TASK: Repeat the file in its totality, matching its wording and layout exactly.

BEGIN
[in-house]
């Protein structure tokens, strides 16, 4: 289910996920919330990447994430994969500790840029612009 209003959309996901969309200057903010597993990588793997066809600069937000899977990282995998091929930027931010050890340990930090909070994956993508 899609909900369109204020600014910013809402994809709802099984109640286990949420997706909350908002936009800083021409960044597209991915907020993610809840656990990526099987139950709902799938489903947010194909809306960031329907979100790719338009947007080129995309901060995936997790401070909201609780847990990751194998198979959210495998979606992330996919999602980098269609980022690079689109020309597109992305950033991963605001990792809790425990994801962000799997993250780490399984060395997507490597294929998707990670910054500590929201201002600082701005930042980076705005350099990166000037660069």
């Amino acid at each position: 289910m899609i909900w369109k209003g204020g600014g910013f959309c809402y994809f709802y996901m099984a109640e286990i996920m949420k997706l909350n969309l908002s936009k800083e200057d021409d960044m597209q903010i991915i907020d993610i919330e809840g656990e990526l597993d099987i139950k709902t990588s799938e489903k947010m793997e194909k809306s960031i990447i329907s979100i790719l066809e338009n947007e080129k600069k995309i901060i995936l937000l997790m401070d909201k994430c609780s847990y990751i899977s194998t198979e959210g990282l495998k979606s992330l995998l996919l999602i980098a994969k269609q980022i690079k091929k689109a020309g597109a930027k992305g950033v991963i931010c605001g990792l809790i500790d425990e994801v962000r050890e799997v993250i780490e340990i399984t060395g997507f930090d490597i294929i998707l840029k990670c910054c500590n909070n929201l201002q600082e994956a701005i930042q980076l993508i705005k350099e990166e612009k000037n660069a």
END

[in-house]
């Protein structure tokens, strides 16, 4: 289910996920919330990447994430994969500790840029612009 209003959309996901969309200057903010597993990588793997066809600069937000899977990282995998091929930027931010050890340990930090909070994956993508 899609909900369109204020600014910013809402994809709802099984109640286990949420997706909350908002936009800083021409960044597209991915907020993610809840656990990526099987139950709902799938489903947010194909809306960031329907979100790719338009947007080129995309901060995936997790401070909201609780847990990751194998198979959210495998979606992330996919999602980098269609980022690079689109020309597109992305950033991963605001990792809790425990994801962000799997993250780490399984060395997507490597294929998707990670910054500590929201201002600082701005930042980076705005350099990166000037660069």
């Amino acid at each position: 289910m899609i909900w369109k209003g204020g600014g910013f959309c809402y994809f709802y996901m099984a109640e286990i996920m949420k997706l909350n969309l908002s936009k800083e200057d021409d960044m597209q903010i991915i907020d993610i919330e809840g656990e990526l597993d099987i139950k709902t990588s799938e489903k947010m793997e194909k809306s960031i990447i329907s979100i790719l066809e338009n947007e080129k600069k995309i901060i995936l937000l997790m401070d909201k994430c609780s847990y990751i899977s194998t198979e959210g990282l495998k979606s992330l995998l996919l999602i980098a994969k269609q980022i690079k091929k689109a020309g597109a930027k992305g950033v991963i931010c605001g990792l809790i500790d425990e994801v962000r050890e799997v993250i780490e340990i399984t060395g997507f930090d490597i294929i998707l840029k990670c910054c500590n909070n929201l201002q600082e994956a701005i930042q980076l993508i705005k350099e990166e612009k000037n660069a």